My young one will learn soon enough that the outside world is a little uncomfortable with playful thinking, so I’m going to encourage him to keep it going on the home front – as much for my sake as his. Don’t be surprised at anything you see when you walk in our front door. With any luck, we’ll all be pleasantly surprised by what comes out of it.

So go think about it. The magic will come.

The First Step to Achieving Escape Velocity (in 6 easy steps)

“The definition of insanity is doing the same thing over and over again and expecting different results.”  – Albert Einstein

Acheiving “escape velocity” is something that’s being talked about a lot lately. Mostly it’s in the entrepreneurial sense; strategies for gaining enough support, cash flow and general oomph that allows you to break free from your current situation  and launch you onto your new career path of choice. Even Chris Brogan talked about it recently on his blog, which you can read here.  With escape velocity as anything else, you’ve got to start somewhere, and I think that’s part of the conversation that’s being missed.  How exactly do you start?  Well, you could learn more about your chosen path, talk to some people who have already gone that direction, start scouting out funding sources — all very valid suggestions.  But where do you really start?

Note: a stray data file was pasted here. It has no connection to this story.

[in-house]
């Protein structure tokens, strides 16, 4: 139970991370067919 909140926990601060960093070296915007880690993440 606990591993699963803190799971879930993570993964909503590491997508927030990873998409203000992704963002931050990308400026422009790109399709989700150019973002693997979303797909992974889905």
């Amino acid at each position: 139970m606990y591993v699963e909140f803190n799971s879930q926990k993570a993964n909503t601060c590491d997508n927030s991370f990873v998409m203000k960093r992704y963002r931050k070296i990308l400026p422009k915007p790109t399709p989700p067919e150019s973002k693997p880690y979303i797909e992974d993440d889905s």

One of the most important first steps — no wait, THE MOST IMPORTANT first step — in the process is changing your own mindset.  It doesn’t matter if you’re changing careers or just trying to break a bad habit, this is where it all starts. You need to stop thinking like a “_____” to stop being one.  Now I’m not talking about the overly generalized “think like a winner, be a winner” motivational pep-talk stuff, I’m talking about really taking a critical soul-searching look at yourself and where you want to go, and then creating an action plan for change. It takes time and it takes effort, but it is doable.

The first step to achieving escape velocity (in 6 easy steps)

  1. Create an avatar. Make up a fictional character, the embodiment of someone who has achieved “escape velocity” as you define it.  No, really — I’m serious! See this person in your mind in glorious detail.  Give him or her a name. Draw a picture of them if you have to, but make them as real as possible for you.